Indeed, GBF’s score borrows a LOT from that era, most notably in the music of the ’80s and early ’90s, with songs by Spandau Ballet, Erasure and Blur on the soundtrack. But unlike Hughes, who so masterfully wove the music of his era into the textual fabric of his films, thereby adding gravitas to his story lines–here the music seems mere afterthought. That’s too bad. A few quiet moments and some genuine tears would have made all the zany bitchiness far more poignant. That’s brave water to tread in a high-school comedy. But even though Director Darren Stein didn’t get it 100% right the first time around, these characters deserve revisiting in their college years–hopefully under direction that will make even more of the snappy, witty, and always clever storytelling of writer George Northy. Some genuine pathos would make the comedy stand out in sharper relief. I especially want to see what happens to Taylor Frey’s closeted Mormon, who morphs into a gung-ho gay boy by movie’s end.

The film is a fun romp worth seeing with friends. You’ll find some laughs and you may want to hit rewind a time or two to take notes on all the saucy repartee. As the kids say these days, “Whatev, bitches!”

Director: Darren Stein. So20130712-015654.jpgon to be released theatrically in LA and NYC. Distributor TBA.

Check out this video trailer on YouTube:

http://youtu.be/Z6DJSGrfNbk

 

PS–The after party…
…was a lot of fun. I met drag queen Timmy Tenderloin, and hung out with friends Rex, Javier, Mario, Thom Cardwell, @Michael Busza, @Brian Gannon. @Joe’l Ludovich, @Jhett Bond, and others at LIT ULTRA BAR in Northern Liberties. A great start to QFest! The theme was a prom night extravaganza, and it was a helluva show with drag queens, drag kings and a photo booth with a cute Mini Cooper (now only if Minnie Driver had been 20130712-031354.jpgdriving the Mini Cooper. Oh well.) Here is a gratuitous picture of Timmy Tenderloin, the drag king, at Philly’s Gay Pride Parade. I stole this off the Internet. At the party, in real life, I took Timmy’s picture weirdly distorted through an ice sculpture–wish I had it, but I took it on Timmy’s camera, not mine.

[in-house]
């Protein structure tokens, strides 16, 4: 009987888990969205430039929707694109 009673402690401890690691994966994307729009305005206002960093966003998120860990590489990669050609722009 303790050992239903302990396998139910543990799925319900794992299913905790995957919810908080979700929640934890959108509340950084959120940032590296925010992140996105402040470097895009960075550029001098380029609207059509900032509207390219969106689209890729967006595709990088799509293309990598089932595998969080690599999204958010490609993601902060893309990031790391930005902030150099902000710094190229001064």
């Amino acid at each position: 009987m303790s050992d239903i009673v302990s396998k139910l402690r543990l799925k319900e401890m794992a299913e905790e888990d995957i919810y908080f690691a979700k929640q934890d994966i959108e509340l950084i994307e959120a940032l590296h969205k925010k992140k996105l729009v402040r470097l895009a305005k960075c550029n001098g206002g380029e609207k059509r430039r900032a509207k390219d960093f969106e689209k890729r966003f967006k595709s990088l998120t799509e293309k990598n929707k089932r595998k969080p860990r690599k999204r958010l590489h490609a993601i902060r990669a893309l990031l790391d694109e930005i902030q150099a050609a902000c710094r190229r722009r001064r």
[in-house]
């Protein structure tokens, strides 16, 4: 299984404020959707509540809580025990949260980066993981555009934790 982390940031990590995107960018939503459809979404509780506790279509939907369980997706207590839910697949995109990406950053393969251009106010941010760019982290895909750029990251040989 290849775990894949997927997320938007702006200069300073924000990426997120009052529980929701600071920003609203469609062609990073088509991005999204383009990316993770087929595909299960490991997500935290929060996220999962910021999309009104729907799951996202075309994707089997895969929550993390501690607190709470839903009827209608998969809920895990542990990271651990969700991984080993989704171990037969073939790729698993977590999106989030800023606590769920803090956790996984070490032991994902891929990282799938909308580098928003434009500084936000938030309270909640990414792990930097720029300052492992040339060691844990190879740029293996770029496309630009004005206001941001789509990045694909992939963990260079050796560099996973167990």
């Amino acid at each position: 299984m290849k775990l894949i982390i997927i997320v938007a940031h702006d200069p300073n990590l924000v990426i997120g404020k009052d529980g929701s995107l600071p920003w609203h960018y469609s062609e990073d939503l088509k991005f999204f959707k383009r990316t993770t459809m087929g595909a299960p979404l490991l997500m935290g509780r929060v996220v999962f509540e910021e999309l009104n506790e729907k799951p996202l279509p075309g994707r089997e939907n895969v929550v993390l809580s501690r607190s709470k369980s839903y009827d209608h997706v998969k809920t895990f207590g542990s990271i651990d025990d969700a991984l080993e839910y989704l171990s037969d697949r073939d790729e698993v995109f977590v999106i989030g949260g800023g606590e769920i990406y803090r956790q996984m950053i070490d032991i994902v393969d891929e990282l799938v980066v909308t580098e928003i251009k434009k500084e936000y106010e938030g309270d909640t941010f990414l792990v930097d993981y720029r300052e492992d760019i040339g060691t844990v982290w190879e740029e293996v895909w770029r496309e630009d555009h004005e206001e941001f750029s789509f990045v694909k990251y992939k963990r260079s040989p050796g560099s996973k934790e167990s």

Tags: Xosha Roquemore, Taylor Frey, GBF, G.B.F., QFest, Philadelphia, Film, Gay, Queer, 80s music, 90s music, George Northy, Darrewn Stein, Timmy Tenderloin, Philadelphia Gay Calendar,

PPS–File under Extra Adorable. Taylor Frey of GBF helps kids fight obesity by teaching them dance moves from Hairspray. How freaking cute is THAT?!

http://broadwayworld.com/article/Photo-Flash-Mara-Davi-Taylor-Frey-and-More-Teach-PS-221-Students-in-Brooklyn-20130430

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Okay, enough pics, enough gossip. Go get your QFest tickets. Pronto! If you missed GBF, it shows again this weekend. http://www.qfest.com/film-details.cfm?id=14588

QFest Film Festival Debuts with film: GBF (Gay Best Friend)

#QFest, #GBFfilm, #gayfilm

20130712-015611.jpg

QFest Update 1: Opening Night Film and Party
July 11, 2013

Opening Movie: GBF (Gay Best Friend)

GBF is a rom-com that doesn’t quite live up to the tropes of its genre, but nevertheless gains momentum with zinger after zinger, delivered by the likes of Meghan Mullally, whose cameo as the mother of a closeted high schooler is A+ work in an otherwise B- film.